Cairo Hospital Staff Accused of Stealing Deceased Patient's Eyeballs
The corpse was found by his family with "bloody eye-sockets."
Loopholes. Do we love them or hate them? Sometimes they make for interesting stories, creating a plot twist that you never saw coming; they’re also great when you get away with something that you know is wrong, because you were able to rig the system.
On the other end of the spectrum, however, are the people who get screwed over by the loophole. When you’re the subject of the story, it really sucks—and that’s what happened to Mohamed Abdel Tawab, a 40-year-old Egyptian man who went in for a cardiac operation, only to be found deceased in the in Qasr Al-Ainy hospital’s morgue, with bloody sockets where his eyes should have been, according to Al-Ahram.
Corneal transplant is a procedural operation which involves removing the cornea from the eye - the transparent layer above your iris, or the surface of your eye - for reasons such as poor or cloudy vision that comes with disease or old age.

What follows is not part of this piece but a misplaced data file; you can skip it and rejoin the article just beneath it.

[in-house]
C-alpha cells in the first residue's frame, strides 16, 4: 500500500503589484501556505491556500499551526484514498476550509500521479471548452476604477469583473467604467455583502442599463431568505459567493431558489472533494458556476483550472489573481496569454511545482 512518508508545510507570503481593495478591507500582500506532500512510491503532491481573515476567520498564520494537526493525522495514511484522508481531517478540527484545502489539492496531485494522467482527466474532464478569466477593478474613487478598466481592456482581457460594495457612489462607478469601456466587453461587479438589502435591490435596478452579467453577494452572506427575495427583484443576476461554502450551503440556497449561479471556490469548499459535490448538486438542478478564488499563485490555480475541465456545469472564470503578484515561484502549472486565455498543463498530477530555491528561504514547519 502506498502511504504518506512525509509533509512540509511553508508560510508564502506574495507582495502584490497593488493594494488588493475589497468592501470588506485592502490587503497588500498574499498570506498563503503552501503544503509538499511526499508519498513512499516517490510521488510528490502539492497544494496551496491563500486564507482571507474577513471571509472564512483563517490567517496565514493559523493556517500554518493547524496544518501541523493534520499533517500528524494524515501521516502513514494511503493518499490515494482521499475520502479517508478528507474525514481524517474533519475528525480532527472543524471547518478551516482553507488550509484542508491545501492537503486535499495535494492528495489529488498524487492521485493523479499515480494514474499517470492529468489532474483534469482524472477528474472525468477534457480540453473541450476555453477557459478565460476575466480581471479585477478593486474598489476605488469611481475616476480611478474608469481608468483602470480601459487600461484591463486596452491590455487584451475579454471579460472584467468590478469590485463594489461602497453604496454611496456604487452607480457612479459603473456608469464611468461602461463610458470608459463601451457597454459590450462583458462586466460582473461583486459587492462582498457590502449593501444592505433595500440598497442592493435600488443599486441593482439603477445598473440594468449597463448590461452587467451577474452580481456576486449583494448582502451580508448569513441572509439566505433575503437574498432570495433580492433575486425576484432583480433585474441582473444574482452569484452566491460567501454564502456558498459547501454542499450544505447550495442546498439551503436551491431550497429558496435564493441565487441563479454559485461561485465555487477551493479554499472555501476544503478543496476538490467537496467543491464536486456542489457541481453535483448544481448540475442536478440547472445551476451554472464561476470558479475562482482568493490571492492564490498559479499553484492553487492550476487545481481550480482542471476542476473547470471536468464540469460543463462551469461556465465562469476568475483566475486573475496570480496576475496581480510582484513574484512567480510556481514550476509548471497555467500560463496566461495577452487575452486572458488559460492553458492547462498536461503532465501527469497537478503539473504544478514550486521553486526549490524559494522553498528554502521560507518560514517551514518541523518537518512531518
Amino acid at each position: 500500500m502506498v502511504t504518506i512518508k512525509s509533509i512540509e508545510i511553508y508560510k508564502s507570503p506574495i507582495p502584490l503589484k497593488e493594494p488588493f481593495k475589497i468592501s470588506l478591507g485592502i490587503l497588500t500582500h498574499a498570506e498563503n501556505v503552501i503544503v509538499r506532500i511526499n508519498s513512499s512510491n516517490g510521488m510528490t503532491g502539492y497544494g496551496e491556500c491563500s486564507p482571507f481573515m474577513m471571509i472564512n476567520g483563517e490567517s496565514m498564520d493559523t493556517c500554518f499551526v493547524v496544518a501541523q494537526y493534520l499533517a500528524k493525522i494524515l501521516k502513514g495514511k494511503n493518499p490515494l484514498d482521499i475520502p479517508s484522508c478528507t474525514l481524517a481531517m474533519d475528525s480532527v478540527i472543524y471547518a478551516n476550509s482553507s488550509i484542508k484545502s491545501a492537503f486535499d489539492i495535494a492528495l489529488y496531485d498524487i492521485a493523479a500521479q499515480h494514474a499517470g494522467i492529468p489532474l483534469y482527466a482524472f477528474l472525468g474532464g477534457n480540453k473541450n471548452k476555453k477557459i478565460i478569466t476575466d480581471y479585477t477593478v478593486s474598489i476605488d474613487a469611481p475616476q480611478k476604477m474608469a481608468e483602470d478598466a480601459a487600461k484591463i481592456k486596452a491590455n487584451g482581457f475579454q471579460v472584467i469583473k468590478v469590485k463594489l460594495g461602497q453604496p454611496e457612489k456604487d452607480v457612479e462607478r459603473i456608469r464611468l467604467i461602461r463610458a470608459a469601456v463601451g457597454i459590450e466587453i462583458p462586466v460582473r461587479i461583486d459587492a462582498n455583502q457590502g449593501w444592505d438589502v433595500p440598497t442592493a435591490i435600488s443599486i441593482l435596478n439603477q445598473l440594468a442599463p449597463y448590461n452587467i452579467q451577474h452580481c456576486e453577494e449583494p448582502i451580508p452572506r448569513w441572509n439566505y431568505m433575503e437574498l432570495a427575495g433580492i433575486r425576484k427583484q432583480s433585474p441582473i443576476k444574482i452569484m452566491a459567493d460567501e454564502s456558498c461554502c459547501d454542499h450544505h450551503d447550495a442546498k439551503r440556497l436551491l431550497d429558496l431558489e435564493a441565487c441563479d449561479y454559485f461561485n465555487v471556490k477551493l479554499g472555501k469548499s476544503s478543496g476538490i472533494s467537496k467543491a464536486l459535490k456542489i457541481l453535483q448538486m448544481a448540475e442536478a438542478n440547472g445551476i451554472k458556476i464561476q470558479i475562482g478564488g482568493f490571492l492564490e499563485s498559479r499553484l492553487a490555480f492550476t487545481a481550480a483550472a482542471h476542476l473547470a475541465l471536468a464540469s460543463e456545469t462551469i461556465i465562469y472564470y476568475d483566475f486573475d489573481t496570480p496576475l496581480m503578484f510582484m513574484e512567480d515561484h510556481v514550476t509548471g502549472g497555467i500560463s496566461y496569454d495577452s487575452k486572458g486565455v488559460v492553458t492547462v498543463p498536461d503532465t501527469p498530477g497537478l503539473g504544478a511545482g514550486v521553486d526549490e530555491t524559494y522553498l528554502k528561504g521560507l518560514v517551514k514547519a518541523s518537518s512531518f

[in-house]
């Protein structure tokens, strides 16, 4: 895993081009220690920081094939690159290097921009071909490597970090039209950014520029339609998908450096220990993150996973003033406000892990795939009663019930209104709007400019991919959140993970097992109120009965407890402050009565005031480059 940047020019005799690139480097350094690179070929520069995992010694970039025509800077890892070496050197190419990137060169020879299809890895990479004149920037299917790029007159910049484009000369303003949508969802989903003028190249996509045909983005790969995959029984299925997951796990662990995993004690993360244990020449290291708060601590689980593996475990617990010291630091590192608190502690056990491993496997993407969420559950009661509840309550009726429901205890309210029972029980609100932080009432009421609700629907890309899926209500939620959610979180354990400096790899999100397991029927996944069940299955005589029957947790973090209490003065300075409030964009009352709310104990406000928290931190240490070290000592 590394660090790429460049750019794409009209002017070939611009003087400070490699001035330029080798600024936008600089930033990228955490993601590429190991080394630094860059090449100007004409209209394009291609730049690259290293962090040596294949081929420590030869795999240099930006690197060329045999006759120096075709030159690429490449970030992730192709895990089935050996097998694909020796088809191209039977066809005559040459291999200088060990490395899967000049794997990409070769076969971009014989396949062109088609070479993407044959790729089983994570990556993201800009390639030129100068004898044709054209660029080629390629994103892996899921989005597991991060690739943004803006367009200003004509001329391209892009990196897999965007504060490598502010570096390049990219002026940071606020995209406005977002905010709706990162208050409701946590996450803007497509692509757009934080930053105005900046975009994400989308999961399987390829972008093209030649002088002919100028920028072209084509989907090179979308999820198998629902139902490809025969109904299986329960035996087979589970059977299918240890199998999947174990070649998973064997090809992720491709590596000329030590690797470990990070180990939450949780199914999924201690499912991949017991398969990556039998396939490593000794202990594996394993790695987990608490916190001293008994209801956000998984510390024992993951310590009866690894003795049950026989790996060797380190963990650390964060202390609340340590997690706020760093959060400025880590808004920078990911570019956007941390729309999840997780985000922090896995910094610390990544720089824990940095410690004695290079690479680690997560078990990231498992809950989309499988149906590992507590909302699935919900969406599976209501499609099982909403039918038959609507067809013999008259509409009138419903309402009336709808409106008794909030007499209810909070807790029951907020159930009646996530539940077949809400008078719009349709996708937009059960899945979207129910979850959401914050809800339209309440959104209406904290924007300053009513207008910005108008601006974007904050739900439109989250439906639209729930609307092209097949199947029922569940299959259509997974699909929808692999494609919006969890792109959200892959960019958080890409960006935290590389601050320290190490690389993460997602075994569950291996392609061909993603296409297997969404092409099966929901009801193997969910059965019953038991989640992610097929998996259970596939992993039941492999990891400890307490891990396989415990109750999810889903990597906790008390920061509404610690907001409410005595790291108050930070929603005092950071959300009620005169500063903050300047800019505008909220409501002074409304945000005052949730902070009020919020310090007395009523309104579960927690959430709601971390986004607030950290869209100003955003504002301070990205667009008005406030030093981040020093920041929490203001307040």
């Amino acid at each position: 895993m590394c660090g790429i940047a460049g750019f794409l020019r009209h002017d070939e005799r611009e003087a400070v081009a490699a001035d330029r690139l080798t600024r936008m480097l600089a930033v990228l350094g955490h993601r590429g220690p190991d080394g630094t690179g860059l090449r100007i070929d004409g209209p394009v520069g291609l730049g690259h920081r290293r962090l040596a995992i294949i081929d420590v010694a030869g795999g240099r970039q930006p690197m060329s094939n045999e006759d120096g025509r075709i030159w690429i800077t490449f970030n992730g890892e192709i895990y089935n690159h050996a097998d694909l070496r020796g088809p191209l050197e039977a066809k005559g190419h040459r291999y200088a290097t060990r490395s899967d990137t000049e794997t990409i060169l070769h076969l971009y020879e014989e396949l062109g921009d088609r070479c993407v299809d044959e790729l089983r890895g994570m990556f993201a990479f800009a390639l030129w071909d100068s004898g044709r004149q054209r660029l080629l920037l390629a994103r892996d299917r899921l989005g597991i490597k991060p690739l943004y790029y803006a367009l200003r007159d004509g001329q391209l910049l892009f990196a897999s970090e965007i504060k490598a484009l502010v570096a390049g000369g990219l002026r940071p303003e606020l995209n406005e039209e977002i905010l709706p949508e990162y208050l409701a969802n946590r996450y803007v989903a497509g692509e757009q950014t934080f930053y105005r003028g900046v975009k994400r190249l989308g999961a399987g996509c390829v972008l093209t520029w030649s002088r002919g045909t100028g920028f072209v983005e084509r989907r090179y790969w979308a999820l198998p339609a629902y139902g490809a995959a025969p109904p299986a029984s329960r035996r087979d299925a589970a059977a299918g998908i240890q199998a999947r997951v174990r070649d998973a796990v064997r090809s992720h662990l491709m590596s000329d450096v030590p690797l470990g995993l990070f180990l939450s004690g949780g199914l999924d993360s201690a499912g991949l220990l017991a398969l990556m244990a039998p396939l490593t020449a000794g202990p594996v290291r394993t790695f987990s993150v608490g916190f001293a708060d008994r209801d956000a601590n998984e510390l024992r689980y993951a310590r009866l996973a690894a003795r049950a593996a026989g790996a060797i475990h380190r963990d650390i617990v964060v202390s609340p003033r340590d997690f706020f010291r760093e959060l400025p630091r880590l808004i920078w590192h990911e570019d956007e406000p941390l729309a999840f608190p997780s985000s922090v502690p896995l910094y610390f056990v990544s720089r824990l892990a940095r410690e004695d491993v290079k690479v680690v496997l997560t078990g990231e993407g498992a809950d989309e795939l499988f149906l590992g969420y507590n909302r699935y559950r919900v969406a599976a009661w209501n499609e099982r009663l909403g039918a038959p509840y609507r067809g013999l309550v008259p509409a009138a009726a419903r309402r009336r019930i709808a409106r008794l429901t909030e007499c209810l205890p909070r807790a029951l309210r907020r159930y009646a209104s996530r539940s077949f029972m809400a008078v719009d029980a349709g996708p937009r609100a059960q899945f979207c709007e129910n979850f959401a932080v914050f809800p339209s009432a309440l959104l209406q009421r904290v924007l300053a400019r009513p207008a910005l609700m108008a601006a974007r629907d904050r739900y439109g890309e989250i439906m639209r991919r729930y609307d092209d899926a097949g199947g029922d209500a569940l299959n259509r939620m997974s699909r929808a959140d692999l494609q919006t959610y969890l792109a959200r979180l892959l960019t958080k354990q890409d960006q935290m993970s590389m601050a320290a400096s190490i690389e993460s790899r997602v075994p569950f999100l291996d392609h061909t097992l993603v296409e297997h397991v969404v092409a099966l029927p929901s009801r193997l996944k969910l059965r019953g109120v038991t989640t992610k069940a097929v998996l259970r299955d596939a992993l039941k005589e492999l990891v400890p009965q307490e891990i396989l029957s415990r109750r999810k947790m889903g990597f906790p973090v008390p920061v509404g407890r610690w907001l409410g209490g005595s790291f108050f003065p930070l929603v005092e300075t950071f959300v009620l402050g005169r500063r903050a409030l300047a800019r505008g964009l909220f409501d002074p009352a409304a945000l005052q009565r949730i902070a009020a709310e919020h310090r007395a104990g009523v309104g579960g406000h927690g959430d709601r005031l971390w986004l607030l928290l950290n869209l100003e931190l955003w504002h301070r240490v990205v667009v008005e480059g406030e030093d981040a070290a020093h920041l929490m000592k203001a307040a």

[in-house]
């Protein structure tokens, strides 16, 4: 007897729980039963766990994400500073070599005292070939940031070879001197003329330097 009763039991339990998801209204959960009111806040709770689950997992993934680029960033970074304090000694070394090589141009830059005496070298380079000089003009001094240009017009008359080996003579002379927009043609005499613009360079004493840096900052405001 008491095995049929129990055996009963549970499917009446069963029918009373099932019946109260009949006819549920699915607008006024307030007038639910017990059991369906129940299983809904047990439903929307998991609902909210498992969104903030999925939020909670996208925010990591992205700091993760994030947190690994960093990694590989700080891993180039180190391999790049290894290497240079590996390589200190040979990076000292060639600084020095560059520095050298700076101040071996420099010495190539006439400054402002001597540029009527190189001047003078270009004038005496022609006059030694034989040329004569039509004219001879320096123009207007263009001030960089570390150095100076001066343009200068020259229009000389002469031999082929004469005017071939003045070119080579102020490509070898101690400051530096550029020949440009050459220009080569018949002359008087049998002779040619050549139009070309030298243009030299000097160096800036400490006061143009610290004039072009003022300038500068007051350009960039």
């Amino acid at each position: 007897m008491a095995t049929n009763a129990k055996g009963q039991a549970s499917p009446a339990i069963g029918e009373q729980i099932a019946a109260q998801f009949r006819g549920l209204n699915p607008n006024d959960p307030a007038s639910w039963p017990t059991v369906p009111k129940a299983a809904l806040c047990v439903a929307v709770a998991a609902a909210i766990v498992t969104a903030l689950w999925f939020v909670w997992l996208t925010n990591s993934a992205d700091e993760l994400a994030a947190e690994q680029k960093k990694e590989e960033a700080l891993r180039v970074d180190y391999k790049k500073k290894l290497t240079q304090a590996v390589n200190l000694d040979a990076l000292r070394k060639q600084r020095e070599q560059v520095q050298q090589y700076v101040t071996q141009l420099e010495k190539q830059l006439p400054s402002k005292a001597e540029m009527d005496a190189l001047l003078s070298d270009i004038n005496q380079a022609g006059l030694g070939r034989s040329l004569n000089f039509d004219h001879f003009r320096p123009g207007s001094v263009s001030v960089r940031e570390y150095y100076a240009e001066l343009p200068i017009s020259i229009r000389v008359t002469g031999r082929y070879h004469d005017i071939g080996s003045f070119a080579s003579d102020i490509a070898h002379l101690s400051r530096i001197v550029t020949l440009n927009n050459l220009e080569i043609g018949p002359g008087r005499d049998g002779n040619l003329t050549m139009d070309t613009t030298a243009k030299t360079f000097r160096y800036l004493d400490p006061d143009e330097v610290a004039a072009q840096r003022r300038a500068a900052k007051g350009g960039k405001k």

Abdel Tawab was claimed to have passed away due to a significant drop in his blood pressure which occurred as he was awaiting his heart surgery in Qasr Al-Ainy’s Intensive Care Unit (ICU). However, when his family found the corneas missing from his head, they reported to the police department; their evidence was a video they took of the scene at the morgue.
In 1962, Egypt passed a law that permits hospitals to remove corneas from the departed without their families’ consent. The law has been amended over the years, until 2003 when the law was finally revised to clarify that corneas can be taken as long as the deceased is not deformed in the process, and that consent is not required from relatives of the deceased.
Al-Ahram reported that Abdel Tawab’s family believe that staff at the hospital weren't attentive to Abdel Tawab’s health, as a means to obtain his corneas. Ahmed Abdel Tawab, the deceased’s brother, expressed his doubts of the cornea being removed post his death.
The video went viral and has caused growing restlessness among Egyptians who had not paid much attention to the obscure law, according to Al-Ahram. Member of Parliament Shereen Farrag told Al-Ahram about the loopholes that exist in the law, contradicting with Articles 60 and 61 in 2014 which state that families must give permission to the hospital before an organ is exchanged. Farrag also confirmed that the hospital did not just take Abdel Tawab’s corneas, but his “entire eyes.”
While post mortem organ transplants are common in Egypt, saving millions of lives, Egypt still struggles with establishing ethical boundaries for organ trafficking.
Main image from Wikimedia Commons.